FIG. 11 shows an exemplary embodiment in which the header 5 is followed on each of the two sides by a portion of the internal heat exchanger in the coaxial tube form of construction and, at the same time, a high-pressure-side conduit crosses a header housing 5 a closing off the header 5 outwardly. For this purpose, the header housing 5 a has located in it a header bowl 26, into which a first coaxial tube conduit 27 led through the header housing 5 a from above leads and terminates with its outer tube 27 a at a short distance above the bowl bottom 26 a, into which one or more oil suction-extraction bores 28 are introduced. By contrast, the inner tube 27 b of the coaxial tube conduit 27 is led further on, fluid-tight, through a corresponding orifice in the bowl bottom 26 a and is led out of the header housing 5 a downwardly. It forms, there, the inner tube of a second coaxial tube conduit 29, the outer tube of which issues, fluid-tight, into the bottom region of the header housing 5 a below the header bowl 26.

In this way, the first coaxial tube conduit 27 forms the first internal heat exchanger portion 6 a and the second coaxial tube conduit 29 the second internal heat exchanger 6 b of FIG. 1. The low-pressure-side refrigerant 32 coming from the evaporator passes, via the outer annular duct of the first coaxial tube conduit 27, into the header bowl 26, from where, as indicated by the arrows, the collected refrigerant is sucked by the compressor suction action into the region between the header bowl 26 and the header housing 5 a and from there into the header bottom region and the outer annular duct of the second coaxial tube conduit 29, in order, in said outer annular duct, to arrive directly or via the condenser/gas cooler at the compressor. The high-pressure-side refrigerant 31 coming from the condenser/gas cooler crosses the header 5 centrally in the inner tube 27 b led through uninterruptedly and, at the same time, within the header housing 5 a, is also in thermal contact, over the greatest part of the respective flow length, with the low-pressure-side refrigerant coming from the evaporator. Alternatively to the countercurrent routing shown, a cocurrent routing of the high-pressure-side refrigerant 31 and low-pressure-side refrigerant 32 is possible.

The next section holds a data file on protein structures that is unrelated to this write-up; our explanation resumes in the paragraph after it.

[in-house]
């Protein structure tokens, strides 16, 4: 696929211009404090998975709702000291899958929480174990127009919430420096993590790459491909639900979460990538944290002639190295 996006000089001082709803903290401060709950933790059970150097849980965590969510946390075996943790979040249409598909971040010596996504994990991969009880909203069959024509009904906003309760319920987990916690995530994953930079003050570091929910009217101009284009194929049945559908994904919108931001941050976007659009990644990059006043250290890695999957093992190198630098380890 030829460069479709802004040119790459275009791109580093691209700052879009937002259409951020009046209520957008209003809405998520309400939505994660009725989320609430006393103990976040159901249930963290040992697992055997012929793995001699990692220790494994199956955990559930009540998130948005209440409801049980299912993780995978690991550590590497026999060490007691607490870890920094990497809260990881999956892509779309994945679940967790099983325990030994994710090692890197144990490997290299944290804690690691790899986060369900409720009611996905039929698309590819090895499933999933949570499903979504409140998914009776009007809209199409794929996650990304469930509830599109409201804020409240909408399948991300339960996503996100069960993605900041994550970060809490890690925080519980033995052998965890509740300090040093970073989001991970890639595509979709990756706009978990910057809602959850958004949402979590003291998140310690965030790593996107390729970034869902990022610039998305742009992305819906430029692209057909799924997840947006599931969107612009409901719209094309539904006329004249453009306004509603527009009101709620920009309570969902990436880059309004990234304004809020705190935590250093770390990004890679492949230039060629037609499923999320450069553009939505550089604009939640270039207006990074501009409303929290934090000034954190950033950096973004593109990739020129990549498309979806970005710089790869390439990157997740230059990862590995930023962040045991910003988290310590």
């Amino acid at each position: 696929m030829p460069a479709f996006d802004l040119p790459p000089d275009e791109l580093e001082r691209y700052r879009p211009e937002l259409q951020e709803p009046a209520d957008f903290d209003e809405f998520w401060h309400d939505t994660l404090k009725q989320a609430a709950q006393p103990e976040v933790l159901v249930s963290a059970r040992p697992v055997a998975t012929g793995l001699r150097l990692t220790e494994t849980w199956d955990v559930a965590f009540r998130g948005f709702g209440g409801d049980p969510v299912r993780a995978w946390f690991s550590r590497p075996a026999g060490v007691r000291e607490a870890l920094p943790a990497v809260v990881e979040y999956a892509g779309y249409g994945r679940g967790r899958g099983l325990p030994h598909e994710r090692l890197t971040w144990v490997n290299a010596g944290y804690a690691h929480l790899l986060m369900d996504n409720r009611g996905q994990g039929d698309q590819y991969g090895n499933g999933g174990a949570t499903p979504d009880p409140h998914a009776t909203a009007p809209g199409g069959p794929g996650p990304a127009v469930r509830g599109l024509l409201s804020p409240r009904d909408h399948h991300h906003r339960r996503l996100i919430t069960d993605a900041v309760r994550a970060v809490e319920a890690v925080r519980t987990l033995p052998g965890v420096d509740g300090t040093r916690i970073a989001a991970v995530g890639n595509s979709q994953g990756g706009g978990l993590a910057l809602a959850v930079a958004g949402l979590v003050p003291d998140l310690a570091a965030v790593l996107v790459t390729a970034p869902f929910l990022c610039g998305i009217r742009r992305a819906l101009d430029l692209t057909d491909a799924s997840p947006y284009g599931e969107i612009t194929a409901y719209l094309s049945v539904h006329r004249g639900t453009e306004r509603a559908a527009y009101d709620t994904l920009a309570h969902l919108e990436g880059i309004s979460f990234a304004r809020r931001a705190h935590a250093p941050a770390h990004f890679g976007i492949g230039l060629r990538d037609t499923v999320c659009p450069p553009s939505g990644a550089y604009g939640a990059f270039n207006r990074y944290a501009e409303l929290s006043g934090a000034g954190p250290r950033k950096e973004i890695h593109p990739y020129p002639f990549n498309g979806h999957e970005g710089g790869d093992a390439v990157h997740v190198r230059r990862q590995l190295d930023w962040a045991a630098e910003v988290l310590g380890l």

FIG. 12 shows a variant of the example of FIG. 11, in which an intermediate casing 33 is introduced between an outer header housing 5 c and an inner heading bowl 26 a. This intermediate casing closes off the header bowl 26 a upwardly, with clearance, in a fluid-tight manner, a low-pressure inner tube 34 crossing this cover region of the intermediate casing 33 in a fluid-tight manner and terminating above the header bowl bottom, into which at least one oil suction-extraction bore 35 is introduced. The low-pressure inner tube 34 thus serves for feeding the low-pressure-side refrigerant 41 coming from the evaporator into the header bowl 26 a. Said low-pressure inner tube is surrounded outwardly from the top side of the header housing 5 c, so as to form a corresponding coaxial tube conduit 37, by an outer tube 36 which is connected, fluid-tight, to the top side of the header housing 5 c and issues out there. The intermediate casing 33 narrows downwardly, in the form of a bottleneck, into a further outlet-side low-pressure inner tube 38.which emerges from the header housing 5 c on the underside of the latter and is then surrounded by an associated outer tube 39, so as to form a further coaxial tube conduit 40, this outer tube 39 itself being secured, fluid-tight, to the bottom of the header housing 5 c and issuing in there.

Consequently, in this exemplary embodiment, the first coaxial tube conduit 37 again forms the first internal heat exchanger portion and the other coaxial tube conduit 40 the second internal heat exchanger portion 6 b of FIG. 1. In this case, at the same time, the low-pressure-side refrigerant 41 coming from the evaporator flows through the inner tube 34 of the associated coaxial tube conduit 37 into the header bowl 26 a and from there is sucked, via the annular space between the header bowl 26 a and the intermediate casing 33, out of the header housing 5 c into the inner tube 38 of the other coaxial tube conduit 40, in order to arrive from there directly or via the condenser/gas cooler at the compressor. In countercurrent to this, the high-pressure-side refrigerant 42 passes, via the annular duct of the lower coaxial tube conduit 40 in FIG. 12, into a high-pressure leadthrough space 43 which is formed in the header by the header housing 5 c as an outer boundary and by the intermediate casing 33 as an inner boundary. After crossing the high-pressure leadthrough space 43, the high-pressure-side refrigerant 42 leaves the header housing 5 c upwardly via the annular duct of the coaxial tube conduit 37 following there. Consequently, via the intermediate casing 33, the high-pressure-side refrigerant is in thermal contact, even along its flow path through the high-pressure leadthrough space 43 of the header, with the low-pressure-side refrigerant 41.